Last updated: September 23. 2013 4:16PM - 15044 Views
Cris Ritchie — Editor



This dog, which first turned up at the Hazard Food City a couple of months ago, was finally captured and taken in by a local rescue this past weekend. (photo by Cris Ritchie | Hazard Herald)
This dog, which first turned up at the Hazard Food City a couple of months ago, was finally captured and taken in by a local rescue this past weekend. (photo by Cris Ritchie | Hazard Herald)
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HAZARD – A dog that for weeks roamed the parking lot in front of the Hazard Food City was finally captured this past weekend and taken in by a local rescue.


The dog was emaciated when it turned up near the business several weeks ago, noted Dr. William Hagans, a veterinarian with the nearby Appalachian Animal Hospital on Morton Blvd. That’s when several people apparently became enamoured with the animal, and it gradually began to gain weight over the course of a few weeks as people began leaving food in the parking lot. Despite the attention, it remained wary and attempts to capture the dog failed.


That luck turned this past weekend, Hagans noted, as the dog was finally coaxed into a kennel set up onsite. It was captured without injury on Saturday.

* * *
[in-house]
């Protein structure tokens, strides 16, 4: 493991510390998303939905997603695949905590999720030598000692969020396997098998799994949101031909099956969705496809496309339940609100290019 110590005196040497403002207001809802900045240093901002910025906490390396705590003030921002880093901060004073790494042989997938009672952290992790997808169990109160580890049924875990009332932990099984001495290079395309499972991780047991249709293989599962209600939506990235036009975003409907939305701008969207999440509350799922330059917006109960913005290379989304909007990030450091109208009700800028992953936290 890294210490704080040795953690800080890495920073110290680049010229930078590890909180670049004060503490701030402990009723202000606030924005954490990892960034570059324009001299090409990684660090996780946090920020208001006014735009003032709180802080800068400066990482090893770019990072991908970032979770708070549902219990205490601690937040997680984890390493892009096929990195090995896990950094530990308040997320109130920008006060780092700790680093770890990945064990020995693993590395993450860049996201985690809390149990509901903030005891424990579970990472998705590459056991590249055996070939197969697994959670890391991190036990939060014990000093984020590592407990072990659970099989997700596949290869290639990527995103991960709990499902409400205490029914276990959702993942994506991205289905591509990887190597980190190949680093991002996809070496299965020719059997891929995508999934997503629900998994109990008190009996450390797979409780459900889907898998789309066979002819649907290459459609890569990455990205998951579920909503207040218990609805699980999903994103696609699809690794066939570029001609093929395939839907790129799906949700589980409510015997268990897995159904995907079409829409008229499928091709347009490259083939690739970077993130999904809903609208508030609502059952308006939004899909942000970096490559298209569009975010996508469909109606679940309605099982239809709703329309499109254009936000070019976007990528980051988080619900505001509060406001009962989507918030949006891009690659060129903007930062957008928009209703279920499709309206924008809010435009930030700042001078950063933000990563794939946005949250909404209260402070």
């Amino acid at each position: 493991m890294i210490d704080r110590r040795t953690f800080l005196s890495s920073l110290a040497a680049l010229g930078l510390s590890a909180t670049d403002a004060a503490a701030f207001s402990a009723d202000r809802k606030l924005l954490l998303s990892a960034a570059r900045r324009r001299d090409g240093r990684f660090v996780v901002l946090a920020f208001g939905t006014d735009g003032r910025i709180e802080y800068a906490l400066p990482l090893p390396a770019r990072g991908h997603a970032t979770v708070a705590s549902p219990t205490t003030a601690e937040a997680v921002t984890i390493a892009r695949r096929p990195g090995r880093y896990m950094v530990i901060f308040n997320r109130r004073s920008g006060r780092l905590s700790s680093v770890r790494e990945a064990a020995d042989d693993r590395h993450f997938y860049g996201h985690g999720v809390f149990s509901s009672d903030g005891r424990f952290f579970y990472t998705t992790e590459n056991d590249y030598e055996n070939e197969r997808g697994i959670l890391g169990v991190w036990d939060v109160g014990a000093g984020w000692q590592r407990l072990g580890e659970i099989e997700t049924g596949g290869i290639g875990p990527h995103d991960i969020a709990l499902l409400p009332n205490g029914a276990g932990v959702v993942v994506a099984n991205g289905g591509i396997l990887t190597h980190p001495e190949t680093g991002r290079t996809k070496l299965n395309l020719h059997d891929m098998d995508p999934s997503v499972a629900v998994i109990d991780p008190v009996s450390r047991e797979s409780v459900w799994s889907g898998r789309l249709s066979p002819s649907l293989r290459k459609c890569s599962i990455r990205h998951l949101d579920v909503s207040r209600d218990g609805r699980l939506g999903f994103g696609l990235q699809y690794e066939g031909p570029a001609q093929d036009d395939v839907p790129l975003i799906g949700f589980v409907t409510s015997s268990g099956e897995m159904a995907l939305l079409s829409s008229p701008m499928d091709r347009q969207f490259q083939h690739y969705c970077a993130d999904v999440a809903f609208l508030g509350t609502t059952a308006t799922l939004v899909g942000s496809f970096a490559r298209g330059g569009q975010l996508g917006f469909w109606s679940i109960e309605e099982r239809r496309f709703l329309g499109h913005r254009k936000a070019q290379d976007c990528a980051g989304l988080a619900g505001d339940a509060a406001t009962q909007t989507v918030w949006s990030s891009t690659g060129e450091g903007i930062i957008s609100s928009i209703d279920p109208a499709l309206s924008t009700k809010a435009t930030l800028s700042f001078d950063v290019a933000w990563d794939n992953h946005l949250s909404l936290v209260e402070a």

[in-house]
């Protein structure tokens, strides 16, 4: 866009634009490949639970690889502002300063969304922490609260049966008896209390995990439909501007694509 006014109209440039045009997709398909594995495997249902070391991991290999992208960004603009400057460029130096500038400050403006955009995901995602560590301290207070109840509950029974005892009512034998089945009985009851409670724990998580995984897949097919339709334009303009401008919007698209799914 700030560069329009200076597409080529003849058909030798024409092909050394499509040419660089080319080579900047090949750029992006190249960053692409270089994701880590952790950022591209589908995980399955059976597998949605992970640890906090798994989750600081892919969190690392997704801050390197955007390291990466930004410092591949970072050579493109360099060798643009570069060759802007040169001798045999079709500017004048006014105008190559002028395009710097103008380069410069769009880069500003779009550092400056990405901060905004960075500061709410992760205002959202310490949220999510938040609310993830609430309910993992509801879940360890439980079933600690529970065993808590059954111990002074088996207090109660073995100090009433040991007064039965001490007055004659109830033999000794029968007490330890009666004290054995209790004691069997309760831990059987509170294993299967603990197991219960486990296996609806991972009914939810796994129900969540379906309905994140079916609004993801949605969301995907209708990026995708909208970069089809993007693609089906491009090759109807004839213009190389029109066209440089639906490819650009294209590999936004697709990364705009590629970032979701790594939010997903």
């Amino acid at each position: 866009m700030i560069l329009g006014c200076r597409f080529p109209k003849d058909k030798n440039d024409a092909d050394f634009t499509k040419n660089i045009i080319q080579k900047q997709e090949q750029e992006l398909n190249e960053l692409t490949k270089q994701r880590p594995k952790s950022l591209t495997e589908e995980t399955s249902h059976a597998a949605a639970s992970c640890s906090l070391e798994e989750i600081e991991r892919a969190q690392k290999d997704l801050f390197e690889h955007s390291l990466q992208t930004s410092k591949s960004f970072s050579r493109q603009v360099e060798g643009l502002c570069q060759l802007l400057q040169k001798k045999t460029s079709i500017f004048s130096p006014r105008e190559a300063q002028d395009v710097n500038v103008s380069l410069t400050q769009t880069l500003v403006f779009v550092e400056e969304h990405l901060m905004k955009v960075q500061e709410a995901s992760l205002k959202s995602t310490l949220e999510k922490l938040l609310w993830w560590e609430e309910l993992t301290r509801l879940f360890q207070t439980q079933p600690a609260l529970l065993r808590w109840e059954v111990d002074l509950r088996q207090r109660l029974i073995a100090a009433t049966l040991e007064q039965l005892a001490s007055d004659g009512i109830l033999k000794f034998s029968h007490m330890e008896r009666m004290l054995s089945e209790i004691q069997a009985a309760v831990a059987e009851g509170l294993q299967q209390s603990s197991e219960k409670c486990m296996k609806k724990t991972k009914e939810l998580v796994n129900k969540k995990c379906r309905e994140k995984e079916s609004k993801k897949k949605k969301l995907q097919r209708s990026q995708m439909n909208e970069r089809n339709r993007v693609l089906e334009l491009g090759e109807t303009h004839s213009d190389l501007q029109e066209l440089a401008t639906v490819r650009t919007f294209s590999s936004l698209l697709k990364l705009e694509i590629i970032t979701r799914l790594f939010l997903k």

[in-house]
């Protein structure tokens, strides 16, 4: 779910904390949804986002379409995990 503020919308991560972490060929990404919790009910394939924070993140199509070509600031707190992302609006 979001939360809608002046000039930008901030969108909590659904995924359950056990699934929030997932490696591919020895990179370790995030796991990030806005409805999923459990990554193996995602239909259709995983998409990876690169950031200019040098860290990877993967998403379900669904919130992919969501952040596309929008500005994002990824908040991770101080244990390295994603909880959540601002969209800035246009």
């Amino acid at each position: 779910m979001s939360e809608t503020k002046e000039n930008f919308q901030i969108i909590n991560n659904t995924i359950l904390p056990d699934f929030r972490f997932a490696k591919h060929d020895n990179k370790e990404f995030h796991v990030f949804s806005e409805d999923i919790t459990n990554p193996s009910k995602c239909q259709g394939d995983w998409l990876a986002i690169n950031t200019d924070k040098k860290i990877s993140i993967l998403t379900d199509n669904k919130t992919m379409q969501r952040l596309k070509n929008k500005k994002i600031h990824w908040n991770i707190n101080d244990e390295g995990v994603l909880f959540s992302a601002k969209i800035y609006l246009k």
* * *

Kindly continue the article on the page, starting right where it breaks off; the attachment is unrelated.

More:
“It’s very skittish and smart and hesitant to do anything,” Hagans said. “Whenever we actually started trying to catch it, we were using live taps, which are very small. It would never go in and it would walk around it. We fed it within the kennel and eventually it started eating out of it, and we were able close the gate.”


Hagans said dozens of people over the past several weeks had voiced interest in adopting the dog if it were captured. He estimates it to be two years old and in decent health, but said he would have a better idea once he examines it.


The dog is currently under the care of the local rescue, which in turn will provide the necessary veterinary care along with some training to acclimate it with people before it can be put up for adoption.


“Right now it’s totally anti-social,” Hagans explained. “It will come up to you, but it will not let you handle it. At that point, it does get aggressive. I think with some training and everything, that this dog will be able to pull out. It’s just scared.”


The dog had been labeled by some as a nuisance, and the Hazard Police Department did receive a complaint a couple of days before it was captured that the animal had become aggressive toward a child, prompting officers to respond to the scene.


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